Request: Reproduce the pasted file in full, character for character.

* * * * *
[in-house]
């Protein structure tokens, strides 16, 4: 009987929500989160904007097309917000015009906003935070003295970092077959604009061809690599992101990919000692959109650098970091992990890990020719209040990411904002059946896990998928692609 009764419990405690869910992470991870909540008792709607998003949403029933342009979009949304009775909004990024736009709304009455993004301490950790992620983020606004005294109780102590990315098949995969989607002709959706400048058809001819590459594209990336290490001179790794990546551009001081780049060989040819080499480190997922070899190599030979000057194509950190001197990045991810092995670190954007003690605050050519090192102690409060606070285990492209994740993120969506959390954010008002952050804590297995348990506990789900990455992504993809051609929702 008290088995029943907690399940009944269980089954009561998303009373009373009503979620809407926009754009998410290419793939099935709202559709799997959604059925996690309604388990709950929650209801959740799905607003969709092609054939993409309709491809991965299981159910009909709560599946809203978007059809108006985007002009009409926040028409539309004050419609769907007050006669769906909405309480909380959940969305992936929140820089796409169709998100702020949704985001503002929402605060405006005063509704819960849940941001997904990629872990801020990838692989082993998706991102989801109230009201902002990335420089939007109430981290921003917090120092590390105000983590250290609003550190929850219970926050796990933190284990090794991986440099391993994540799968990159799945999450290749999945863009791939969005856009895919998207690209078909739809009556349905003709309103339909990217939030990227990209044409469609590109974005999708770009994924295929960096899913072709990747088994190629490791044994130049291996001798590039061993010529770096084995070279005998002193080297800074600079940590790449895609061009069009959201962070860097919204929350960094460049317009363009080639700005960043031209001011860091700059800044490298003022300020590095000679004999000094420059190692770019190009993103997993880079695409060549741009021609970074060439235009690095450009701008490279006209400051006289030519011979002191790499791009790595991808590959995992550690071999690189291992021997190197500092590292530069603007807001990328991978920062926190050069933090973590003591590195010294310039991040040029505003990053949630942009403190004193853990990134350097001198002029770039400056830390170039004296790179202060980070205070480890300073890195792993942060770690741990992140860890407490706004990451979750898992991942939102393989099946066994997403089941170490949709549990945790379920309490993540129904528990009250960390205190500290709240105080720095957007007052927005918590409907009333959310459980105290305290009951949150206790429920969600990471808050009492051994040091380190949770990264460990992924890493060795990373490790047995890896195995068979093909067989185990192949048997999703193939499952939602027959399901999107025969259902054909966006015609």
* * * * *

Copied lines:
[in-house]
């Protein structure tokens, strides 16, 4: 009987929500989160904007097309917000015009906003935070003295970092077959604009061809690599992101990919000692959109650098970091992990890990020719209040990411904002059946896990998928692609 009764419990405690869910992470991870909540008792709607998003949403029933342009979009949304009775909004990024736009709304009455993004301490950790992620983020606004005294109780102590990315098949995969989607002709959706400048058809001819590459594209990336290490001179790794990546551009001081780049060989040819080499480190997922070899190599030979000057194509950190001197990045991810092995670190954007003690605050050519090192102690409060606070285990492209994740993120969506959390954010008002952050804590297995348990506990789900990455992504993809051609929702 008290088995029943907690399940009944269980089954009561998303009373009373009503979620809407926009754009998410290419793939099935709202559709799997959604059925996690309604388990709950929650209801959740799905607003969709092609054939993409309709491809991965299981159910009909709560599946809203978007059809108006985007002009009409926040028409539309004050419609769907007050006669769906909405309480909380959940969305992936929140820089796409169709998100702020949704985001503002929402605060405006005063509704819960849940941001997904990629872990801020990838692989082993998706991102989801109230009201902002990335420089939007109430981290921003917090120092590390105000983590250290609003550190929850219970926050796990933190284990090794991986440099391993994540799968990159799945999450290749999945863009791939969005856009895919998207690209078909739809009556349905003709309103339909990217939030990227990209044409469609590109974005999708770009994924295929960096899913072709990747088994190629490791044994130049291996001798590039061993010529770096084995070279005998002193080297800074600079940590790449895609061009069009959201962070860097919204929350960094460049317009363009080639700005960043031209001011860091700059800044490298003022300020590095000679004999000094420059190692770019190009993103997993880079695409060549741009021609970074060439235009690095450009701008490279006209400051006289030519011979002191790499791009790595991808590959995992550690071999690189291992021997190197500092590292530069603007807001990328991978920062926190050069933090973590003591590195010294310039991040040029505003990053949630942009403190004193853990990134350097001198002029770039400056830390170039004296790179202060980070205070480890300073890195792993942060770690741990992140860890407490706004990451979750898992991942939102393989099946066994997403089941170490949709549990945790379920309490993540129904528990009250960390205190500290709240105080720095957007007052927005918590409907009333959310459980105290305290009951949150206790429920969600990471808050009492051994040091380190949770990264460990992924890493060795990373490790047995890896195995068979093909067989185990192949048997999703193939499952939602027959399901999107025969259902054909966006015609």